Buffett and 3G hungry for Heinz deal
Warren Buffett's Berkshire Hathaway and Brazilian private equity firm 3G Capital will buy ketchup maker HJ Heinz.
Alex Behring of 3G Capital and Heinz chairman William Johnson announce the food firm's sale. photograph: reuters
The acquisition of Heinz by Warren Buffett and 3G Capital is a landmark moment in the journey of a company that began selling horseradish in a Pennsylvania farming town in 1869.
Heinz went bankrupt just a few years later but went on to become one of the world’s best-known brands.
Yesterday’s $28 billion (€21 billion) acquisition will both bring Heinz back to its beginnings as a private company and give it a chance to become more global at a time when the US food industry is undergoing rapid transition.
“It’s an opportunity to build this brand more globally but fundamentally the company is returning to its roots,” said William Johnson, chief executive of Heinz, yesterday.
Heinz is being acquired at a moment of strength for the company but it follows a recent period of investor unrest about its performance. In 2006, Nelson Peltz, the activist investor who now sits on its board of directors, took a 5 per cent stake in the company and pushed Johnson to cut costs, streamline operations and reinvest in marketing.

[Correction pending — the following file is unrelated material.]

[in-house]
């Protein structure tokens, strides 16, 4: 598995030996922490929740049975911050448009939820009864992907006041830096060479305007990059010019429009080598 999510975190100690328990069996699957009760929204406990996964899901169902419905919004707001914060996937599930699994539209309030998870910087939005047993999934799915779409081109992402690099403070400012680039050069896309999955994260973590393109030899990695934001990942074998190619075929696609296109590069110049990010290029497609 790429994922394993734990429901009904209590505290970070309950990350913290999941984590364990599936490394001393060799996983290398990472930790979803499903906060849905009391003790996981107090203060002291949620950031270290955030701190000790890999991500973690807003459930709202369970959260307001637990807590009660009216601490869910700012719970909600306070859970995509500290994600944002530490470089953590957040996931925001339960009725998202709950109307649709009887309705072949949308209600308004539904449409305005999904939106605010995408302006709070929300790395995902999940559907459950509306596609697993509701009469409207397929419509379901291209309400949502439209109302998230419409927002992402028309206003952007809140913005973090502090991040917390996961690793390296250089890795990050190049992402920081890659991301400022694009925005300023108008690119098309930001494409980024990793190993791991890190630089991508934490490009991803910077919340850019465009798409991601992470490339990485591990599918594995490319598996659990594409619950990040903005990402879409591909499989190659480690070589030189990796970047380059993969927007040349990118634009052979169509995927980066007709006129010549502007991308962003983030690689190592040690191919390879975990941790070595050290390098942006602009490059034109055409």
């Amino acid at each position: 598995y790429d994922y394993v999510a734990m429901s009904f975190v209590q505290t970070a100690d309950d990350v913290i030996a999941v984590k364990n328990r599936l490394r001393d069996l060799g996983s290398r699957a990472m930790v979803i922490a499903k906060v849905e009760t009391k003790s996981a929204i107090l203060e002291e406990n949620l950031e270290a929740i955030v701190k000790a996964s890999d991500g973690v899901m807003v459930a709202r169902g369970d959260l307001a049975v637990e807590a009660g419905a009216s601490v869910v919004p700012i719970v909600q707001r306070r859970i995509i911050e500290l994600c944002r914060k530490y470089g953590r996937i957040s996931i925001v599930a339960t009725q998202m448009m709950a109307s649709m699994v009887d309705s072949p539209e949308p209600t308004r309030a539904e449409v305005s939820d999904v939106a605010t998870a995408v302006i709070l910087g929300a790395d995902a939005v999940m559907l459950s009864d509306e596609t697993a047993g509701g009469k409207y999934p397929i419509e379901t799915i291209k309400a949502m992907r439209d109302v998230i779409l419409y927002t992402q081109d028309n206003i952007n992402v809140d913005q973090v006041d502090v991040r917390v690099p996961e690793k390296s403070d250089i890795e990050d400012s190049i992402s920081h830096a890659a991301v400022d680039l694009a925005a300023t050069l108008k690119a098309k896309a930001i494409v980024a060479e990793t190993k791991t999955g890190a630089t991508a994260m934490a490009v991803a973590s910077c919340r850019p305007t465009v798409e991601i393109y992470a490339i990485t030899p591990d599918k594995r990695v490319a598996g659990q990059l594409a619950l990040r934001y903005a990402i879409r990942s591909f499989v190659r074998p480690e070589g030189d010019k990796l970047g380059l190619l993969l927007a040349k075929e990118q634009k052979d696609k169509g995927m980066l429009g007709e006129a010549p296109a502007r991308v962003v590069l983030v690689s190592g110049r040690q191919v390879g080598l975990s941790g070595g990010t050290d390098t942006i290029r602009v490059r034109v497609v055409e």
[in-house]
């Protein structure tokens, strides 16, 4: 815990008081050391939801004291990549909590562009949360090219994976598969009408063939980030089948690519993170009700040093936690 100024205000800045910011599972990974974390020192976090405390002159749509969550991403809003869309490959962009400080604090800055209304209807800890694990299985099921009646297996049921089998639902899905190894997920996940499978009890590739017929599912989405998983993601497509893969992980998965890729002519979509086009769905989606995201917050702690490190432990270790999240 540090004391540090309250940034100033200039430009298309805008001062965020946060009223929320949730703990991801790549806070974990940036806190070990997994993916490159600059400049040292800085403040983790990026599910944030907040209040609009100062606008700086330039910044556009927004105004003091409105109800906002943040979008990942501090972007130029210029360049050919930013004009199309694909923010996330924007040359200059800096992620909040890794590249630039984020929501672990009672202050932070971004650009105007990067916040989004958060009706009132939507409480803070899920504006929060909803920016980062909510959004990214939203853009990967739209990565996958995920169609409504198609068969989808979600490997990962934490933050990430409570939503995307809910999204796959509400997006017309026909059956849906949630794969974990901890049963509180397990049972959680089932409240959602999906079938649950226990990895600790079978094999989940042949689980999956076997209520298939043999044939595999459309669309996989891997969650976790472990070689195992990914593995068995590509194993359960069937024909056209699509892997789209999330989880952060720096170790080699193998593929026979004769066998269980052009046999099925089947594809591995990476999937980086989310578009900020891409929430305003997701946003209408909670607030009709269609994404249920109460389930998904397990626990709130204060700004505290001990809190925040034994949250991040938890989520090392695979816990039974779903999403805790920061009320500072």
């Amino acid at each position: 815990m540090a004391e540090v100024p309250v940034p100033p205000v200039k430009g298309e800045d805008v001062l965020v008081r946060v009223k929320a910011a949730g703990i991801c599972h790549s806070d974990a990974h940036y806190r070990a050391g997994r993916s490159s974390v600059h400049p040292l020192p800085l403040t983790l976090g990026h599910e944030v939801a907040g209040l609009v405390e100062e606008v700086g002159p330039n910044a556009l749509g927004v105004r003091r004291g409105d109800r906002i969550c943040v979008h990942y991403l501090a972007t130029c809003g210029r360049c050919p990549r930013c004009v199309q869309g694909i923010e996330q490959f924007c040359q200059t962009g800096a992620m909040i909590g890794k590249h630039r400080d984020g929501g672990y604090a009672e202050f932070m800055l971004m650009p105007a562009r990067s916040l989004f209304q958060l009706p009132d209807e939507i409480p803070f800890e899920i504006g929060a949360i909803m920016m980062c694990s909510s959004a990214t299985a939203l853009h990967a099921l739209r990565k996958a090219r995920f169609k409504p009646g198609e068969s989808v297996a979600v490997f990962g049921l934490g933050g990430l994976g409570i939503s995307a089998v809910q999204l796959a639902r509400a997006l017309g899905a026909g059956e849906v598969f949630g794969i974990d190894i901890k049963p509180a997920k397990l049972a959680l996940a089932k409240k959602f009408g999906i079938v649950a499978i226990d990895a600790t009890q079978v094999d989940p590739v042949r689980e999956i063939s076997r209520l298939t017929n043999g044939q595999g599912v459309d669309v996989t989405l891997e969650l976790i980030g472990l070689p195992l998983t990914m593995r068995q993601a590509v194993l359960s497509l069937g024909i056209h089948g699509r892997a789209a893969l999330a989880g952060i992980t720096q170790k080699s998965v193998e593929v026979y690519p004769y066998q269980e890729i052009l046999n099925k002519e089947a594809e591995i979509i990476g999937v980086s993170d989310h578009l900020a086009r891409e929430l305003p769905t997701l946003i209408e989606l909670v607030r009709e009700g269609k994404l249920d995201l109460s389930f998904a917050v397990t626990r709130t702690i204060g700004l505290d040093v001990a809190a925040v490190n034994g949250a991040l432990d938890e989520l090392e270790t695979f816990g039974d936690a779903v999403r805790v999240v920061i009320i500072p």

In recent years, Heinz has been something of a trailblazer in its own right, actively seeking deals in Brazil and China and repackaging its core ketchup to make it easier for Americans to dress French fries in new ways.
However, the company remained under pressure to unload some of its struggling brands and its frozen foods business, and analysts say that going private could aid in such disposals.
People familiar with the Heinz transaction said 3G Capital was hungry for a new deal, and set its sights on Heinz. The group approached Buffett about joining forces last December, and discussions with Heinz picked up in earnest in the past six weeks.
“The value opportunity for the shareholders was too good to pass up,” Johnson said. “This is the largest transaction in history for a global food business.”
For Buffett, the deal, which is expected to close during the third-quarter of this year, is a chance to further cement his legacy.
“Buffett is trying to make the non-insurance businesses more significant,” says Vitaliy Katsenelson, a value investor and long-time Buffett watcher. “Buffett is willing to pay so much more than he would in the past, but he wants bulletproof businesses that can’t be destroyed.”
Heinz appears to be a classic fit for Mr Buffett, who likes consumer companies and has taken equity stakes in Coca-Cola. – Copyright: 2013 The Financial Times Limited